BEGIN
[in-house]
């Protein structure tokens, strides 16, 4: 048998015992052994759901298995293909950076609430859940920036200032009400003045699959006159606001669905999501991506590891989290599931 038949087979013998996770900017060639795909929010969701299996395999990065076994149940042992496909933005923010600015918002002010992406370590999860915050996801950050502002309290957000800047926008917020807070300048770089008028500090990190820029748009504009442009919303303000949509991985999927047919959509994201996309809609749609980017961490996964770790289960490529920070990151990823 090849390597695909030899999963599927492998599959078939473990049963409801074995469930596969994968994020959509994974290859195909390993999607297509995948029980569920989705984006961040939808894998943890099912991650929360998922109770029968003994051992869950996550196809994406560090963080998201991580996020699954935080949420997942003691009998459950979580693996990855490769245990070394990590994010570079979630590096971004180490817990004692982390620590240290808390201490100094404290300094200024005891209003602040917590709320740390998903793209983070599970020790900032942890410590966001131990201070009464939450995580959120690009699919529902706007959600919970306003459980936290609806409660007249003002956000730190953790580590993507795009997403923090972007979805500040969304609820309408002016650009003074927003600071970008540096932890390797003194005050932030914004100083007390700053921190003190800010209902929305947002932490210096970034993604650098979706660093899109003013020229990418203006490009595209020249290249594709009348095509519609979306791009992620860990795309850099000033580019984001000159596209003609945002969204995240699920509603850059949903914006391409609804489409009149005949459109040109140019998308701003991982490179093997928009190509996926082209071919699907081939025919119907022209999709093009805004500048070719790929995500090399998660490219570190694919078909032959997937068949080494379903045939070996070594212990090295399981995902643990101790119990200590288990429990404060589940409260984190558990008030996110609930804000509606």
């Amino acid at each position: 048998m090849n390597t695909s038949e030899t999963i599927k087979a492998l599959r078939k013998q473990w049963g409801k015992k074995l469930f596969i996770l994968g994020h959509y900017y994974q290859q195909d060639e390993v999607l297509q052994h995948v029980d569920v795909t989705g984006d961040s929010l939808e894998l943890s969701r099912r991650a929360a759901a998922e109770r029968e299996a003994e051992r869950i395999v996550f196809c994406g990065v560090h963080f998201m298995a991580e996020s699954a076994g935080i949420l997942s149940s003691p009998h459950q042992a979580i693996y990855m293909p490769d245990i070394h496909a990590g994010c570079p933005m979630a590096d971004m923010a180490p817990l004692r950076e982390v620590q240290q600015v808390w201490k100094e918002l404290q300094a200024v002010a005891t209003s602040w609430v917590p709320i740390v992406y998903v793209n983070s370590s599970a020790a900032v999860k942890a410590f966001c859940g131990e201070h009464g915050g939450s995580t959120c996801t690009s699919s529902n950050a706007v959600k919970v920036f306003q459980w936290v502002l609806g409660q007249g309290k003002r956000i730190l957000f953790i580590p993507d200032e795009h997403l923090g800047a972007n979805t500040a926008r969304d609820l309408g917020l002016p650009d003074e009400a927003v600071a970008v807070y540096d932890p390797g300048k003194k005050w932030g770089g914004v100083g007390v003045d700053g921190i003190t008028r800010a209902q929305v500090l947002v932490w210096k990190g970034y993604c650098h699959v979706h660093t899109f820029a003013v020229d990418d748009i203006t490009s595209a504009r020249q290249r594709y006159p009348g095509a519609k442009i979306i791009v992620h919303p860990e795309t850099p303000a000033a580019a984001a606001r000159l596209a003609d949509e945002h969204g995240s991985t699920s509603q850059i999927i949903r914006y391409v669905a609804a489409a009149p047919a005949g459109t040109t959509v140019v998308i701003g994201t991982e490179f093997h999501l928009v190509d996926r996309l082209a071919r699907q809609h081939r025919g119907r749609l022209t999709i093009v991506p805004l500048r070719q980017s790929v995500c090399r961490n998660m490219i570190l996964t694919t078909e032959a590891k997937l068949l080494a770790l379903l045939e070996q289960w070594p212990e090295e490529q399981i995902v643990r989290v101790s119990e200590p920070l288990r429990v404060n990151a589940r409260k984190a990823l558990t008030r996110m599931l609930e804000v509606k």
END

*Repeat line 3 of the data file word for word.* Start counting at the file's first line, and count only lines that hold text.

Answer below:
């Amino acid at each position: 048998m090849n390597t695909s038949e030899t999963i599927k087979a492998l599959r078939k013998q473990w049963g409801k015992k074995l469930f596969i996770l994968g994020h959509y900017y994974q290859q195909d060639e390993v999607l297509q052994h995948v029980d569920v795909t989705g984006d961040s929010l939808e894998l943890s969701r099912r991650a929360a759901a998922e109770r029968e299996a003994e051992r869950i395999v996550f196809c994406g990065v560090h963080f998201m298995a991580e996020s699954a076994g935080i949420l997942s149940s003691p009998h459950q042992a979580i693996y990855m293909p490769d245990i070394h496909a990590g994010c570079p933005m979630a590096d971004m923010a180490p817990l004692r950076e982390v620590q240290q600015v808390w201490k100094e918002l404290q300094a200024v002010a005891t209003s602040w609430v917590p709320i740390v992406y998903v793209n983070s370590s599970a020790a900032v999860k942890a410590f966001c859940g131990e201070h009464g915050g939450s995580t959120c996801t690009s699919s529902n950050a706007v959600k919970v920036f306003q459980w936290v502002l609806g409660q007249g309290k003002r956000i730190l957000f953790i580590p993507d200032e795009h997403l923090g800047a972007n979805t500040a926008r969304d609820l309408g917020l002016p650009d003074e009400a927003v600071a970008v807070y540096d932890p390797g300048k003194k005050w932030g770089g914004v100083g007390v003045d700053g921190i003190t008028r800010a209902q929305v500090l947002v932490w210096k990190g970034y993604c650098h699959v979706h660093t899109f820029a003013v020229d990418d748009i203006t490009s595209a504009r020249q290249r594709y006159p009348g095509a519609k442009i979306i791009v992620h919303p860990e795309t850099p303000a000033a580019a984001a606001r000159l596209a003609d949509e945002h969204g995240s991985t699920s509603q850059i999927i949903r914006y391409v669905a609804a489409a009149p047919a005949g459109t040109t959509v140019v998308i701003g994201t991982e490179f093997h999501l928009v190509d996926r996309l082209a071919r699907q809609h081939r025919g119907r749609l022209t999709i093009v991506p805004l500048r070719q980017s790929v995500c090399r961490n998660m490219i570190l996964t694919t078909e032959a590891k997937l068949l080494a770790l379903l045939e070996q289960w070594p212990e090295e490529q399981i995902v643990r989290v101790s119990e200590p920070l288990r429990v404060n990151a589940r409260k984190a990823l558990t008030r996110m599931l609930e804000v509606k």